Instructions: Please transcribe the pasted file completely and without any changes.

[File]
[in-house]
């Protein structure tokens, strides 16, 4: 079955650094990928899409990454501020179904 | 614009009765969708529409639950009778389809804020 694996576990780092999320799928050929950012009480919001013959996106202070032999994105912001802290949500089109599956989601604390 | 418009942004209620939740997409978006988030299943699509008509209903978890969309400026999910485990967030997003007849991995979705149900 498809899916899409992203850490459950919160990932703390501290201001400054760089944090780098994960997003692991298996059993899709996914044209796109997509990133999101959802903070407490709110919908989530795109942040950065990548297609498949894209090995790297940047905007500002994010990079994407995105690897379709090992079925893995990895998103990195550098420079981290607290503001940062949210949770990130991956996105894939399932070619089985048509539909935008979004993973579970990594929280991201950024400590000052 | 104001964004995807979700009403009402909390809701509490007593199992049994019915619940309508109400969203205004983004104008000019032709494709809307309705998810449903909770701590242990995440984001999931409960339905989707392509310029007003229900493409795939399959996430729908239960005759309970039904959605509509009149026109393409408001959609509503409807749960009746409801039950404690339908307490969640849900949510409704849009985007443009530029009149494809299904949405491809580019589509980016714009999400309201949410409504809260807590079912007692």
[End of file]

[in-house]
């Protein structure tokens, strides 16, 4: 079955650094990928899409990454501020179904 | 614009009765969708529409639950009778389809804020 694996576990780092999320799928050929950012009480919001013959996106202070032999994105912001802290949500089109599956989601604390 | 418009942004209620939740997409978006988030299943699509008509209903978890969309400026999910485990967030997003007849991995979705149900 498809899916899409992203850490459950919160990932703390501290201001400054760089944090780098994960997003692991298996059993899709996914044209796109997509990133999101959802903070407490709110919908989530795109942040950065990548297609498949894209090995790297940047905007500002994010990079994407995105690897379709090992079925893995990895998103990195550098420079981290607290503001940062949210949770990130991956996105894939399932070619089985048509539909935008979004993973579970990594929280991201950024400590000052 | 104001964004995807979700009403009402909390809701509490007593199992049994019915619940309508109400969203205004983004104008000019032709494709809307309705998810449903909770701590242990995440984001999931409960339905989707392509310029007003229900493409795939399959996430729908239960005759309970039904959605509509009149026109393409408001959609509503409807749960009746409801039950404690339908307490969640849900949510409704849009985007443009530029009149494809299904949405491809580019589509980016714009999400309201949410409504809260807590079912007692």